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How rapper Kitty raised $39,000 on Kickstarter to finally make an album


Rapper Kitty gave serious consideration to quitting music altogether if this Kickstarter thing fell on its face. It's a vulnerable, difficult gesture to ask the Internet to fund a creative venture—a tangible album, a boutique product—especially when the demand is a giant question mark.

"Honestly, I’m still surprised," she said a few days after asking the Web for money. "I’ve had anxiety over the past few weeks. What if it doesn't work? That’s such a bad look."

But the conceptualized-in-her-head album cruised past its $25,000 funding goal: With roughly two weeks left on the campaign, more than 844 people have chipped in over $39,000.

It's an earned benchmark for the artist, having spent the last four years releasing seven free, downloadable mixtapes and EPs. The 22-year-old Kitty, born Kathryn-Leigh Beckwith in Daytona Beach, Florida, has made Rolling Stone lists, toured and collaborated with neon icons like Riff Raff and Danny Brown, and pioneered bedroom rap that has been dismissively slapped with labels like "Tumblr-wave" and "Tumblr-core."

But maybe the sweetest part about successfully crowdfunding an album is that she gets to write and produce the thing without input from record labels. The two don't exactly have the best relationship.

"I don’t think labels are paying any attention to what actually matters," Kitty said. “Artists lose them money, like a lot, trying to put things on that don’t work… Maybe it’ll make them pay more attention?"

Since making buzzworthy shockwaves in 2012 with introspective, self-aware, awesomely-morbid-in-their-gaping-awe singles like "Okay Cupid," Kitty has been steadfast in her refusal to give in to stupid marketing stunts. She told the Daily Dot in 2013 that she declined advertising for the dating site OkCupid, and was more recently put off when a label asked her to dye her hair.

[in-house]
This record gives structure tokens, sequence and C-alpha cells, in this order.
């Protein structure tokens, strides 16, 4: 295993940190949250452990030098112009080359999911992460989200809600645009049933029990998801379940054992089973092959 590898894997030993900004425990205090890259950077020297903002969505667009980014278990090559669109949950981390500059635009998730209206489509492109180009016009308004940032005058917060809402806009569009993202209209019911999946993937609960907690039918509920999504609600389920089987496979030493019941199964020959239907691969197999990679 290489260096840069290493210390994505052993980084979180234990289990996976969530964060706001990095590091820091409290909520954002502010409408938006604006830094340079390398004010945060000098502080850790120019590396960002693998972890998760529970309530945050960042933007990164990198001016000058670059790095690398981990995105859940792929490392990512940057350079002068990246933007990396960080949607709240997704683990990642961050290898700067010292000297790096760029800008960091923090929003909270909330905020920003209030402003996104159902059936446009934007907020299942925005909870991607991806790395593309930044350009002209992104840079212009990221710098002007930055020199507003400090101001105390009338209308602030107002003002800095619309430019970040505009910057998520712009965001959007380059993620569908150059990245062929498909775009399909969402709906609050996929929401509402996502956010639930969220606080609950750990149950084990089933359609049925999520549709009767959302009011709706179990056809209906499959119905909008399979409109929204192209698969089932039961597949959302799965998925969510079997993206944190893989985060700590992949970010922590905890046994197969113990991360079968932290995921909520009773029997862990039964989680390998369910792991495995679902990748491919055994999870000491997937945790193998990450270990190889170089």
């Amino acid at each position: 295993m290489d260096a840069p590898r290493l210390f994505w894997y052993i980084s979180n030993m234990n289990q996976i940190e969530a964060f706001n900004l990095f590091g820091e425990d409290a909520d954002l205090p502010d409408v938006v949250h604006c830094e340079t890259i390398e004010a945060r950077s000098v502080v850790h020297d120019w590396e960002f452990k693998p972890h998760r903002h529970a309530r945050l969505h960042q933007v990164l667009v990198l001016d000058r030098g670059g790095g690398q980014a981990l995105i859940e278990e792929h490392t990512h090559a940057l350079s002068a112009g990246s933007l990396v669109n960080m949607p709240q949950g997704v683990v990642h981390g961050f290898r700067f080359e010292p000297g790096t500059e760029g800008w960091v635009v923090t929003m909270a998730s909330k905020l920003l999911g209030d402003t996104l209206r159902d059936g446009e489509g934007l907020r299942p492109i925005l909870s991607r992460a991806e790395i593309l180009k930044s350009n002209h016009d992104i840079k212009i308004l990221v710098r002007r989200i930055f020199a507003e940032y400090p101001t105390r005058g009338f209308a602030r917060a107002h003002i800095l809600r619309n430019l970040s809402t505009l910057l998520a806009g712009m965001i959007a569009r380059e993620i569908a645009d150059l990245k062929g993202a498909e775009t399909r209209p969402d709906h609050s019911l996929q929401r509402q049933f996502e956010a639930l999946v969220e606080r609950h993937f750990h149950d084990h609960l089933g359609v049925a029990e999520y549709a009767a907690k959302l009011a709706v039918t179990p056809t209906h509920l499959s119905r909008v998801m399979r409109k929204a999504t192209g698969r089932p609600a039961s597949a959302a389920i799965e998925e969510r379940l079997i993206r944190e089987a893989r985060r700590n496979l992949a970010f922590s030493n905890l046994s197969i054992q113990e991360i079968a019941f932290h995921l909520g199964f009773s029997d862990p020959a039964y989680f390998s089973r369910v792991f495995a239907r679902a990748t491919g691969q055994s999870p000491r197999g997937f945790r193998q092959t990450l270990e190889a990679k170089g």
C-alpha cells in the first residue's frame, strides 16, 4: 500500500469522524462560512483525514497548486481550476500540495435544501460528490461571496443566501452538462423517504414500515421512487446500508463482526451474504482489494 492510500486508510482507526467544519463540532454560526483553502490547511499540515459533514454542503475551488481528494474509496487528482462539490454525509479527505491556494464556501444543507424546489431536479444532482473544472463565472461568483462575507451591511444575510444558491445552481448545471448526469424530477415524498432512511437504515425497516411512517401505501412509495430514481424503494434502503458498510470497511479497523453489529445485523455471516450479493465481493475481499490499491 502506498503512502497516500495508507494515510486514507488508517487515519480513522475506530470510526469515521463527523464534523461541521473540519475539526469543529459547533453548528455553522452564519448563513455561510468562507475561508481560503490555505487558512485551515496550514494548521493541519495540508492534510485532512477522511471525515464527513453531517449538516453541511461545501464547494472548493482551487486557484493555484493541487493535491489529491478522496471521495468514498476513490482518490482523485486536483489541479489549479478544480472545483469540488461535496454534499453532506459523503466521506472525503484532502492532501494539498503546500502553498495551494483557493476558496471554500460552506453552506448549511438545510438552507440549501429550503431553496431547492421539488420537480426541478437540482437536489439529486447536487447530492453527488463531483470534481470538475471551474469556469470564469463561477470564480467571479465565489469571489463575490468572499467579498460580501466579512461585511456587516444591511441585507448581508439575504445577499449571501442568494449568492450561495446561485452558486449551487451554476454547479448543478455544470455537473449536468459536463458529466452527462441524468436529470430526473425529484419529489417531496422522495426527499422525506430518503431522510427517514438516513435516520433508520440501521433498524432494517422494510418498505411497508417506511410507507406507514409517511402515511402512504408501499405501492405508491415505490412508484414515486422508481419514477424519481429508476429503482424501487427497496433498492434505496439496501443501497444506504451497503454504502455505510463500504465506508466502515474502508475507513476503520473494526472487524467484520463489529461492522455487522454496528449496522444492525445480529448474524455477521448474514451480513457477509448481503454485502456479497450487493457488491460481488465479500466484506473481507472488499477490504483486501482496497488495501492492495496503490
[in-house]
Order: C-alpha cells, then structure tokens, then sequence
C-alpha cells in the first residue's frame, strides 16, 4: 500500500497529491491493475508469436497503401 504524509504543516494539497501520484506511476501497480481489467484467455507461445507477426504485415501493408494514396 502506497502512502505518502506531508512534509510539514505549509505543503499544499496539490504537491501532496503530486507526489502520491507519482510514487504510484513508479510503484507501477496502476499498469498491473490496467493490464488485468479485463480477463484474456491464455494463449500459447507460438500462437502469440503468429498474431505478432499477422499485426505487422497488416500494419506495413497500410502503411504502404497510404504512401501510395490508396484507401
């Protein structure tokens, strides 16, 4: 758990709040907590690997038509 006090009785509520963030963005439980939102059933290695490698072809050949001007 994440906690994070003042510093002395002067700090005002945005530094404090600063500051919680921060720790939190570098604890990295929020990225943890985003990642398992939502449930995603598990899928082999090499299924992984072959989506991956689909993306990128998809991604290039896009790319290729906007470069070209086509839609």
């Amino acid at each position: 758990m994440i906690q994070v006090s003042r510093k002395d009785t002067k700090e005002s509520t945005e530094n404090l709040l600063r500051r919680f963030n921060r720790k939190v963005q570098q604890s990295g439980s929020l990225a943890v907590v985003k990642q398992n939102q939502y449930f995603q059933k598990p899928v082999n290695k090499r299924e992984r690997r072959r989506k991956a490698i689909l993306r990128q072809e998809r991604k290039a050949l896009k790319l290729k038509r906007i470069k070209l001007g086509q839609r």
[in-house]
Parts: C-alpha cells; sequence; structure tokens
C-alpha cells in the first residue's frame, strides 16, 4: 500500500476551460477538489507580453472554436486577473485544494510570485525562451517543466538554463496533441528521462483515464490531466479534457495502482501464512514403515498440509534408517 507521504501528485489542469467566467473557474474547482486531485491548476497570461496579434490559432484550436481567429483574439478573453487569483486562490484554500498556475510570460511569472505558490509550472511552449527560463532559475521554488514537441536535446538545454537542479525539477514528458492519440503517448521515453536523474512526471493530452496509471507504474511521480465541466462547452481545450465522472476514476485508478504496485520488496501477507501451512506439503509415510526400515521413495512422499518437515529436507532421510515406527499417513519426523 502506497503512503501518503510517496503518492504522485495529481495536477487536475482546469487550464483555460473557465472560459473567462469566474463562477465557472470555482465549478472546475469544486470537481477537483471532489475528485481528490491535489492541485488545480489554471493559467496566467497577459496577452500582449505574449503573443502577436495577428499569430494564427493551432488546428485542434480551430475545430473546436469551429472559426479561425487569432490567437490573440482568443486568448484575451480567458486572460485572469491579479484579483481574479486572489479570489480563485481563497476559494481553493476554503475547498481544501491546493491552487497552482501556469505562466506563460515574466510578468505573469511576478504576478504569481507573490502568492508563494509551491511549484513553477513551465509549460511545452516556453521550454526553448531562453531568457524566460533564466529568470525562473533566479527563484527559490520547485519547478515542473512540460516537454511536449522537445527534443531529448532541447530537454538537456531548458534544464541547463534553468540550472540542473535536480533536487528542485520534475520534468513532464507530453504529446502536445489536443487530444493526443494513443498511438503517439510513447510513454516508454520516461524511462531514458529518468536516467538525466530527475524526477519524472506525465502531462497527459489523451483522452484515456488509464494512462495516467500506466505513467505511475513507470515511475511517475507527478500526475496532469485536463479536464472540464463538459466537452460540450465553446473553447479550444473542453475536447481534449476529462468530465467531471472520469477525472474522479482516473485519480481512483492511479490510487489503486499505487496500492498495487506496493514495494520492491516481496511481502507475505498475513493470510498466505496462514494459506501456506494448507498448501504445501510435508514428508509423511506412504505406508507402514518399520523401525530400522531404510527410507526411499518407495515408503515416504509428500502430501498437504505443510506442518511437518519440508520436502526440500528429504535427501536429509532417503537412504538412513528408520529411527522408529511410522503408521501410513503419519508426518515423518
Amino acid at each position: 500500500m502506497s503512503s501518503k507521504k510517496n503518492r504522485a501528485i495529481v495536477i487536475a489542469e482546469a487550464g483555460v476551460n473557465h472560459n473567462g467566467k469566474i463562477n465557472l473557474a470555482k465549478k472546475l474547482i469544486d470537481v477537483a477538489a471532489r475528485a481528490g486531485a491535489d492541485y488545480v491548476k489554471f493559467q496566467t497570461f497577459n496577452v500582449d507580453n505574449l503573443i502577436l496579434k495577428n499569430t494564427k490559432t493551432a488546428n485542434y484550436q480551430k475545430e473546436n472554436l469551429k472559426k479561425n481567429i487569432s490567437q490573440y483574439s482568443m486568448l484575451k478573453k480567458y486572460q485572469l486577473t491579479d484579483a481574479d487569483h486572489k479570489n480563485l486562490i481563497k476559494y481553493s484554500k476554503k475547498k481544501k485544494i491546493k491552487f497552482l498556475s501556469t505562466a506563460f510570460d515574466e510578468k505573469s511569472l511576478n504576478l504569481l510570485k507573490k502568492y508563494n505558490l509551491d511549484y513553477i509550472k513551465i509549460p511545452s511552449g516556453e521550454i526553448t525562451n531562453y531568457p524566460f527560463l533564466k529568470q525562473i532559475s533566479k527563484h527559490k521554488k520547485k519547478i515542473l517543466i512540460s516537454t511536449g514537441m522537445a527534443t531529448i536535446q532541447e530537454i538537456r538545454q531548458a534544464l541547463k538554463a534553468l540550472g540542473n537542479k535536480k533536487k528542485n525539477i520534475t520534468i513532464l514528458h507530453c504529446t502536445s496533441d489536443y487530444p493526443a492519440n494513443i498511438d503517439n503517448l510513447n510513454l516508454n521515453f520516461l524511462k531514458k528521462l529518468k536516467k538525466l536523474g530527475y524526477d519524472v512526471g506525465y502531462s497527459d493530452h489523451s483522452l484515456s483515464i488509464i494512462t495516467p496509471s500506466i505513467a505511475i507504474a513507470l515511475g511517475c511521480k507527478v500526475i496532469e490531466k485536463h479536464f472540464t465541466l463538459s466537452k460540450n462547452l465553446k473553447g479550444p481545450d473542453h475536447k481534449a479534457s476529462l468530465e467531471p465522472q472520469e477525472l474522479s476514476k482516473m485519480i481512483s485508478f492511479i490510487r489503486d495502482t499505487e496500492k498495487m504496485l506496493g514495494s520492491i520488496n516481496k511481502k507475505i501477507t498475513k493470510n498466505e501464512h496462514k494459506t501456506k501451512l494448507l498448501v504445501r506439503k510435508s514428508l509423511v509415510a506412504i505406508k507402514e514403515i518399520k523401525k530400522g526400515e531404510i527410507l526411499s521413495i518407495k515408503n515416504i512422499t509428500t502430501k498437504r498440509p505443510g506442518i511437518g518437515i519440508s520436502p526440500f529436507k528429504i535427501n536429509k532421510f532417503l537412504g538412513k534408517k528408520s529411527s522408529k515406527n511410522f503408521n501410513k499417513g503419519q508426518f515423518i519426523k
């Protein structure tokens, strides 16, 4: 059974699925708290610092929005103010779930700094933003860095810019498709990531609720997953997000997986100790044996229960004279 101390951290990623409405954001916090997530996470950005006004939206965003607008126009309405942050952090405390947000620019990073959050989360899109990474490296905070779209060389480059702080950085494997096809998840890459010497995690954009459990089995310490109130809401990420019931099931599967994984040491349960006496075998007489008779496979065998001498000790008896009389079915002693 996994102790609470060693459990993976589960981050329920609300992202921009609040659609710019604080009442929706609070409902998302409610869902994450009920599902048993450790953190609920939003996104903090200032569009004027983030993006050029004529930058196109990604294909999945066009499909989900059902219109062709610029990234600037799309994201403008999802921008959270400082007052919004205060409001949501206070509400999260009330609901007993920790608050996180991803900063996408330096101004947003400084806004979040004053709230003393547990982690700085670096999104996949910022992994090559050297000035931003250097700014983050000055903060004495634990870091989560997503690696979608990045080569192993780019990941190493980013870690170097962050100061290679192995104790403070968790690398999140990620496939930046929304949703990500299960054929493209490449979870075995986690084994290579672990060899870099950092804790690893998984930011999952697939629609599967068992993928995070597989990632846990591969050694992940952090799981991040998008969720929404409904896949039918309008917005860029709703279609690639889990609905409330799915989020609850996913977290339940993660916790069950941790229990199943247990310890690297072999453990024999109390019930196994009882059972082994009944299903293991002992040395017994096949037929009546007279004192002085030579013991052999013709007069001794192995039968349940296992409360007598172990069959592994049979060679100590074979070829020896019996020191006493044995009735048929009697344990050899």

"My first song got really big and it started out with people that wanted to give me money to basically, like, exploit myself," Kitty explained. "Very quickly I realized that I was not interested in being a fake persona... Everything I have now I have because I stayed myself the whole time." 

I tell her that, given her Tumblr presence, 30,000-plus Twitter followers, and industry reputation as a sort of media watchdog (she's blogged for outlets like Vice), throwing a contract at her and then letting Kitty and her producer friends make something should be an obvious business decision. Not so much.

“When I’d meet with smaller labels and independent labels they have this weird idea that ‘you got this, you have 30,000 followers,'" said Kitty. "You know, like, a very skewed idea of what’s real." 

And the majors? 

"The bigger dogs are afraid of me," she said. "I came up with what I wanted to do and I brought it to a lot of labels and none of them wanted me. No one wanted to give me any money and no one believed in it." 

At this point, Kitty knows what this record will sound like and who she wants to bring in. She has a title for it. She isn't ready to share details just yet, partially because she seems a little bit hesitant to talk a big game before she has the time and space to let her record speak for itself.

She promises that this album will be 100 percent devoid of label support, no matter who comes calling post-Kickstarter. That was why she got sympathetic fan money, after all. But she is also adamant about wanting to make a tangible product—even if it's a decaying medium and a vanity power play. After four years of fleeting fame, she's tired of measuring success in retweets and Likes.

"It happens and then it goes away," Kitty said.

On 2012's Haha, I'm Sorry mixtape, Kitty laughed off the notion that she was a "diabolical plot of the industry/and we didn't think anybody would be into me." Almost 40 stacks later, she could not have been more wrong about that last part.

Screengrab via Kitty Kitty/YouTube

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